Cowan said he planned “absolutely” to refer the matter to Binnie. He suggested the new process is what should have been in place all along and used for Duffy, Brazeau and Wallin.

“I said at the time, this is inappropriate, we don’t have a process in place. We need a process to do this – the government is making up this process as we go along,” he said Thursday. “Two wrongs don’t make a right. Just because we didn’t get it right the first time, doesn’t mean we shouldn’t get it right this time.”

Cowan suggested the three leaders fingered in the report had not sought to personally protect themselves and their salaries but rather had been working on developing the arbitration dispute resolution process for “some considerable time” under former speakers Noel Kinsella and Pierre-Claude Nolin.

Back on Nov. 5, 2013, Cowan had tried to refer Duffy’s, Wallin’s and Brazeau’s expenses to a special committee where the senators’ cases could be heard. At the time, he called the process being pushed by the Conservatives a “sham” done “purely for political purposes.” Only former senator Hugh Segal, and Wallin, argued for due process and sided with the minority Liberals. A handful of Tories, however, abstained, including: Don Meredith, Nancy Ruth, Don Plett, and John Wallace.

Carignan, who is now fingered by the AG, told reporters that day that the Grits were “closing their eyes on the behaviour of those senators.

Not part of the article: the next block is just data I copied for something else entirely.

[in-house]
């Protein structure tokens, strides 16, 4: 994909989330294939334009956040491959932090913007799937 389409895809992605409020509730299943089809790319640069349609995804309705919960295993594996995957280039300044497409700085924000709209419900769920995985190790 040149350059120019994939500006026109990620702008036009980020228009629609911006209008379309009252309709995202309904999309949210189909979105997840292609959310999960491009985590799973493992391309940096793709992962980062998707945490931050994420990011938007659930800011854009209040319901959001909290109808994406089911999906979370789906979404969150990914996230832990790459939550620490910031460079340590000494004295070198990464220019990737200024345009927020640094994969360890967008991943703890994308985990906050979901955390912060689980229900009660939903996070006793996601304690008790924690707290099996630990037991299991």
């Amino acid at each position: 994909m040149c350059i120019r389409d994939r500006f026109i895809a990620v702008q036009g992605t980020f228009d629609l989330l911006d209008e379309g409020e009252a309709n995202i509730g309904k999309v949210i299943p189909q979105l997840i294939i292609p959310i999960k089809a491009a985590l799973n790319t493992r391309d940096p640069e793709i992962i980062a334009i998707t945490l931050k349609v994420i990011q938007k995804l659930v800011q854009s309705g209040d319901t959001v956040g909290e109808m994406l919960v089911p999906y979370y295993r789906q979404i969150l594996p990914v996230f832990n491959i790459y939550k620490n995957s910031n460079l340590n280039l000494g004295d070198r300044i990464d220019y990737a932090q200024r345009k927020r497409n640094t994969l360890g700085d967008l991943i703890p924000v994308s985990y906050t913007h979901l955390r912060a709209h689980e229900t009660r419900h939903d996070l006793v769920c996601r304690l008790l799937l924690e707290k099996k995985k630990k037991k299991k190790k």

“These senator have been found to have claimed inappropriate expenses. In our view, therefore, they should not be collecting a public paycheque,” Carignan said. “Public office holders should be held to the higher standard. The misconduct of these three senators calls for firm action, and that is what we have taken.”

Now, instead of his being suspended without pay, Carignan may have his expenses reviewed by an arbitrator. On Twitter, Carignan suggested that two years ago the process was different because it related to “a pattern of misconduct.” His expenses involve $3,000 in travel expenses incurred by a staffer, CTV reported Thursday.

Brazeau’s former advisor, Debby Simms, told HuffPost the situation is “curious.”

“How fascinating that when it is they who are in the cross-hairs, they suddenly appreciate the concept of due process — a precious right they vigorously denied Senators Brazeau, Duffy and Wallin,” she wrote in an email.

Two longtime Liberal senators, Alberta’s Grant Mitchell and Manitoba’s Maria Chaput, refused to answer questions about the report and their feelings about the arbitration process.

“I am not speaking about this, I signed a letter of confidentiality. I am not speaking about it. Period,” Mitchell told HuffPost.

Liberal Senator Jim Munson, however, said he has full confidence in Cowan and the Senate leadership.

Marjory LeBreton, former government leader in the Senate, told reporters: “I have nothing to say at this point. I’m sorry.”

LeBreton stepped down as leader in the summer of 2013 after the expense scandal involving Duffy, Brazeau and Wallin had exploded.

Expelling the three major sources of embarrassment for the Harper government had been a decision led by Carignan.

Duffy is currently on trial in Ottawa on 31 counts of fraud, breach of trust and bribery. Brazeau and Mac Harb, a former Liberal senator who was also singled for his questionable expenses but resigned from the Senate before he could be expelled, have both been charged with one count each of fraud and breach of trust. They are both awaiting trial.

Wallin is still under RCMP investigation but has not been charged.

The auditor general’s report on senators’ expenses will be released publicly Tuesday.